Tamale, the Capital, situated in savanna-type terrain, has a
pronounced rainy season and dry season. The city has a delightful
mixture of different cultures and religions, which co-exist
Tamale is easily reached by road from Accra, and is linked to
other parts of the country by regular air service on Ghana Airways
and other domestic air carriers.
The Volta Lake Transport Company also has a boat service from
Akosombo to Buipe Port. From there, passengers and cargo are
moved to Tamale by road. It takes 8 hours to reach Tamale by
car from Accra and 22 hours by boat.
NATURAL AND MAN-MADE
Mole National Park is 160km west of Tamale, and can be conveniently
reached by State Transport and City Express Buses. The park
has a rich population of elephants, lions, leopards, roan bucks,
antelopes, duikers, hartebeest, kob, and all types of monkeys
and birds. The optimum time to visit is between November and
March, when the grass is low and visibility is at its best.
There is a motel inside the Park.
Hand-Made Textiles And Salt Pond
55km west of Tamale is Daboya, an ancient 16th century town
of the Gonja kingdom. It was built by Ndewura Jakpa as one of
the command posts of the kingdom. There you will find the best
local fabrics made from hand-spun cotton. These fabrics are
woven, dyed and sewn into beautiful indigenous garments in soft,
muted colours. Granulated salt, sued in the processing of these
fabrics, is mined from the White Volta by collecting the sand
and heating it over a perforated pot or calabash. The salt resulting
from this process is naturally granulated.
Larabanga Mosque is believed to have been built by Moorish traders,
during the time of the trans-Saharan trade in the 13th century.
A copy of the Holy Koran (Islamic Holy Book) is believed to
have descended from heaven and is still preserved in the mosque.
This unusual and widely-photographed mosque is an example of
Stone - Larabanga
According to the local legend this mysterious boulder had defied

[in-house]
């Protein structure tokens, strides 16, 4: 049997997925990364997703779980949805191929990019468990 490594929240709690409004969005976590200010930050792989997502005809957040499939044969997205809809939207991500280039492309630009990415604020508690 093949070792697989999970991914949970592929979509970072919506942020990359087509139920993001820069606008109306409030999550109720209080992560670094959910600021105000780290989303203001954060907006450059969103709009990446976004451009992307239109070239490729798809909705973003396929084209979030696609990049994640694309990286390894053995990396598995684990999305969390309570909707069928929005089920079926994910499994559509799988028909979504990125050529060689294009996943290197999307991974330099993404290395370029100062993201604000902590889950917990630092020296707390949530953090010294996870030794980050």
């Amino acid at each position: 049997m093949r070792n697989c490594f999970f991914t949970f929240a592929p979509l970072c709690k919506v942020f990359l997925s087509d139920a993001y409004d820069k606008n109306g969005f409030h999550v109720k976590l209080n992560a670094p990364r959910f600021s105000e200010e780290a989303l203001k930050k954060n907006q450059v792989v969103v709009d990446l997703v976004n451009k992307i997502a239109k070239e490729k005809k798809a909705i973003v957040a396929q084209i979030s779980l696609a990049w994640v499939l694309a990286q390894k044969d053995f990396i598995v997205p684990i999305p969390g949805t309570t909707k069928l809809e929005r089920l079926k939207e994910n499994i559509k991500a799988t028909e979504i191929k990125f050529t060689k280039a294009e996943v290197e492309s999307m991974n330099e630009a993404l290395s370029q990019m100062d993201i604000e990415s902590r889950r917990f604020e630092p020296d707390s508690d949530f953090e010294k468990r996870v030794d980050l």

being moved to another site to make way for road construction.
As a result, one finds the road now by going to the side of
The Wall was built in the 16th century as a protection against
raiders. It is said that Naa Dzaringa (named after the African
Viper) ordered that any lazy worker be added to the wall. The
entire structure was said to have been built with milk and honey.
Parts of the wall still stand in Nalerigu, 120km from Bolgatanga.
German Colonial Cemetery - Yendi
Yendi was part of a 19th century German settlement. Before German
rule was firmly established, a pitched battle was fought against
the Dagombas. The Germans who died during the battle were buried
in this cemetery. Yendi is 96km east of Tamale.
Terra Cotta Site - Yipabongo
The area of the ancient 9th century Koma civilization stretches
from Yipabongo in the Sandema area through the Fumbisi Valley
to Kubore. Archaeological excavation work has yielded valuable
terracotta artifacts, some of which are believed to be older
than the Koma civilization itself. You can reach Yipabongo via
Salaga Slave Market
This is the famous trans-Saharan slave market where slaves were
bought in exchange for kola and gold. Leg pegs used to restrain
the slaves can still be seen in the market place. Salaga is
about 60km south west of Tamale.
Originally linked with Islam to mark the birth of Mohammed,
the festival has gradually taken on a traditional rather than
Islamic tone. The 2-day festival is full of pageantry and showmanship
and is celebrated in the towns of Dagbon, Gonjaland, Mamprusiland
Although the Bugum Festival was also linked with Islam, it has
become a major event on the traditional calendar too. It commemorates
the flight of Naiyul-Lah Mohammed from Mecca into exile in Medina
in AD658. The festival is celebrated in Dagbon, Gonja, Mamprusi
and Nanumba. The events begin with processions from neighbouring
villages. By nightfall, all the villagers converge at the Chief's
palace with lighted torches. Following special invocations by
the Chief, the ceremonial illuminate the streets. Festive drumming
and dancing continue until the early hours of the morning.